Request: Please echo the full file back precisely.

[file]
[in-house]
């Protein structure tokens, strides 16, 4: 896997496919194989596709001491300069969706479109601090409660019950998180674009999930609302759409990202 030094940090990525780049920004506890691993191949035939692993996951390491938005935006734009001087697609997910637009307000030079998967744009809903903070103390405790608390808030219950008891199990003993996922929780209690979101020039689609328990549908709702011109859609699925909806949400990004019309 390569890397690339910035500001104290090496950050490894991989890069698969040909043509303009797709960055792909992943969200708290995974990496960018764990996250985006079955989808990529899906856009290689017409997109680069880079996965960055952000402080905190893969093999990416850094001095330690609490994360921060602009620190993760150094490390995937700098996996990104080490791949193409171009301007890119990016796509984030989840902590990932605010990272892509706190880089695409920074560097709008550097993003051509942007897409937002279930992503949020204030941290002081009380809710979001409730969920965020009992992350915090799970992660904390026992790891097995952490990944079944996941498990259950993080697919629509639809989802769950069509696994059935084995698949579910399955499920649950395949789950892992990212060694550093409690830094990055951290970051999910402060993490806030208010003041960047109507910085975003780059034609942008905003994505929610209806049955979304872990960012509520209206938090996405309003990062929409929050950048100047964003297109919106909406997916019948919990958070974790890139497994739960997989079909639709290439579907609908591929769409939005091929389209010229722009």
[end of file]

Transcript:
[in-house]
């Protein structure tokens, strides 16, 4: 896997496919194989596709001491300069969706479109601090409660019950998180674009999930609302759409990202 030094940090990525780049920004506890691993191949035939692993996951390491938005935006734009001087697609997910637009307000030079998967744009809903903070103390405790608390808030219950008891199990003993996922929780209690979101020039689609328990549908709702011109859609699925909806949400990004019309 390569890397690339910035500001104290090496950050490894991989890069698969040909043509303009797709960055792909992943969200708290995974990496960018764990996250985006079955989808990529899906856009290689017409997109680069880079996965960055952000402080905190893969093999990416850094001095330690609490994360921060602009620190993760150094490390995937700098996996990104080490791949193409171009301007890119990016796509984030989840902590990932605010990272892509706190880089695409920074560097709008550097993003051509942007897409937002279930992503949020204030941290002081009380809710979001409730969920965020009992992350915090799970992660904390026992790891097995952490990944079944996941498990259950993080697919629509639809989802769950069509696994059935084995698949579910399955499920649950395949789950892992990212060694550093409690830094990055951290970051999910402060993490806030208010003041960047109507910085975003780059034609942008905003994505929610209806049955979304872990960012509520209206938090996405309003990062929409929050950048100047964003297109919106909406997916019948919990958070974790890139497994739960997989079909639709290439579907609908591929769409939005091929389209010229722009």